This post is an article that was posted on Hello Giggles. The writer that wrote the article below is not affiliated with Cohen/Winters Aesthetic & Reconstructive Surgery in any way.
While I can’t list off the life-changing compliments I’ve gotten, I can tell you that the first time I got self-conscious. It was in sixth grade, when a kid told me, “you have a big nose.”
I hadn’t though about my nose as anything until that moment. Don’t get me wrong, I was plenty cute. But because of how I felt about my nose, I became convinced that I looked awful, and it only got worse through high school.
I grew my bangs out emo-style so that I could hide my nose behind them. I built up this deeply negative self-image that distorted my reflection in the mirror to caricature levels. My parents said if I still felt this way at 17, they would let me make the choice to go under the knife. And I didn’t hesitate. I thought that by erasing this one feature, it would erase all my insecurities. So I got a nose job.
And on the surface, it worked. People did literal double takes, trying to figure out what changed between junior and senior year. I got a lot of compliments. But there’s a lot of things that I wish I knew before I went under the knife.
It’s not a way to instantly fix your problems
Despite being a living, breathing “after” photo, the whole “after” process is a lot more involved than just boom, fixed, here’s some self-esteem.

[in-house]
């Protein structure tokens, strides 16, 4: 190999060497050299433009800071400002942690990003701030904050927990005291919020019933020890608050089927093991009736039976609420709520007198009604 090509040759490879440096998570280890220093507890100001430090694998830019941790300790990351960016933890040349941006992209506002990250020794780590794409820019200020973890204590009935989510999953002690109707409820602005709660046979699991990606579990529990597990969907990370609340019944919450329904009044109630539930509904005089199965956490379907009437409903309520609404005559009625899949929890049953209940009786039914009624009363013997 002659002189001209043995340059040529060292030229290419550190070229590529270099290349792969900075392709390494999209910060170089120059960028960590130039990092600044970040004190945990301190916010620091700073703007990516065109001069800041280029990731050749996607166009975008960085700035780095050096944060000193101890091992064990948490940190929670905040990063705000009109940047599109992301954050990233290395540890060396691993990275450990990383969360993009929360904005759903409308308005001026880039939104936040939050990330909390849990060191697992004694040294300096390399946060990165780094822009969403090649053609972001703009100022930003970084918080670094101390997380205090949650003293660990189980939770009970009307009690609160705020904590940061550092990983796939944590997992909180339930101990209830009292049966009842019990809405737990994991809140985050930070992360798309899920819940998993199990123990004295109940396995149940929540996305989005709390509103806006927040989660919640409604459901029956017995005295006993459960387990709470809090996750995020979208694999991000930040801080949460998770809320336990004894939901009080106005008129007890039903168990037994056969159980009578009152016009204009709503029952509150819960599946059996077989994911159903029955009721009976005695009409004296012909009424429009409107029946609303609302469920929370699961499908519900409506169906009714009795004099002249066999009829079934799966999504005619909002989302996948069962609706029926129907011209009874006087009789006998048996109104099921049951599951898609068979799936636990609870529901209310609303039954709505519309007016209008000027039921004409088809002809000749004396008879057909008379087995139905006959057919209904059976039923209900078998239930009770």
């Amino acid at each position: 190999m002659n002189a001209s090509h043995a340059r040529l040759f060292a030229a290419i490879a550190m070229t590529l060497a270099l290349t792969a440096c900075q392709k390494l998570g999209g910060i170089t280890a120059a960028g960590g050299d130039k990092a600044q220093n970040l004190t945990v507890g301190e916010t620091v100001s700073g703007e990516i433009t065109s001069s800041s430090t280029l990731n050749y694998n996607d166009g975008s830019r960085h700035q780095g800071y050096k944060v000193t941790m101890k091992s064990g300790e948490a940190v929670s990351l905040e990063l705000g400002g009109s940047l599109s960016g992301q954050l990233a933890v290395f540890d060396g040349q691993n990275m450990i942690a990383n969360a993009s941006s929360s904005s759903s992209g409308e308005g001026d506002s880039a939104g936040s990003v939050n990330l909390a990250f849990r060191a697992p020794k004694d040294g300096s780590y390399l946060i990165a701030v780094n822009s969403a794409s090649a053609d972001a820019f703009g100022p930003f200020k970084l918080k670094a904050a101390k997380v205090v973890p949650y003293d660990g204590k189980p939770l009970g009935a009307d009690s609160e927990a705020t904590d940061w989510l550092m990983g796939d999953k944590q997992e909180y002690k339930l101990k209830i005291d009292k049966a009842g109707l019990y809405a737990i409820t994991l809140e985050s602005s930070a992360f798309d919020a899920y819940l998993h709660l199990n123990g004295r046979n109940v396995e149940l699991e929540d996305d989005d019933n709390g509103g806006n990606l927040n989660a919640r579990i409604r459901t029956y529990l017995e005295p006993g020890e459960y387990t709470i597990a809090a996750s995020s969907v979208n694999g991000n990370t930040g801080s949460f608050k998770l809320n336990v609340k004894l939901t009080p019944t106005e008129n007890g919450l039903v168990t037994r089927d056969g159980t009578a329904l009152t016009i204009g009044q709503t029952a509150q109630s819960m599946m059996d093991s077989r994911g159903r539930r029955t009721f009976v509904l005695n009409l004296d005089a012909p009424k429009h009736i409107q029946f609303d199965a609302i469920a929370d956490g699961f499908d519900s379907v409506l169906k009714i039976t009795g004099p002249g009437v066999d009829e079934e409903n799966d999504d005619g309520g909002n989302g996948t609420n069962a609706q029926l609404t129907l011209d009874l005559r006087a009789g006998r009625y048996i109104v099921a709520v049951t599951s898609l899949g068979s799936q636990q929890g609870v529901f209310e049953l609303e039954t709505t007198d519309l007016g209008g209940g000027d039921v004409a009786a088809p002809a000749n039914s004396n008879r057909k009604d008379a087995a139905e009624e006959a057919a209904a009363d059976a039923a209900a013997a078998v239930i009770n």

I had spent so much time leaning on this surgery to give me confidence that I hadn’t actually built any up of my own. And with my nose out of the way, rather than getting rid of that caricature I saw in the mirror, I started to find new “flaws.” My eyes suddenly started to look lopsided. One day my lips looked too small, the next they looked fine. My ears would look totally normal, until they looked freakishly small. And eventually, I landed back at, yup, disliking my nose. Again.
Getting my nose done was a lot like treating a symptom without treating the cause. I will never regret getting the surgery. But I made the mistake of thinking it was going to fix all of my problems. And nothing’s ever that easy.
Loving yourself is more important than looking like a magazine cover
The number one most important thing I learned is that it really doesn’t matter how attractive or unattractive other people think you are. What matters is what you think about yourself. When you believe something about yourself, others start to believe it too.
Beauty isn’t an objective thing, and it’s more than skin-deep
I’ve found that appearance is kind of like choosing whether to serve chocolate cookie pizza cake or chocolate cake for a party. There are going to be people who don’t like cookie cake no matter what, to which I say (1) who doesn’t like cookie cake? but more importantly, (2) you can’t please everyone, so don’t even try.
At the end of the day, you’re left with you and your opinion of yourself. So why not make that the one that counts?
Getting surgery was the right choice for me. But it’s also not something anyone should feel like they have to do to fit in. You’re gorgeous the way that you are. If someone tells you you’re not, the problem is theirs, and not yours. Embrace your wonderful, quirky self.
It’s been seven years since my surgery, and it’s taken a long time to get here, but I’m finally happy with how I look. I know my talent, my worth. Surgery didn’t make me beautiful. I was beautiful all along.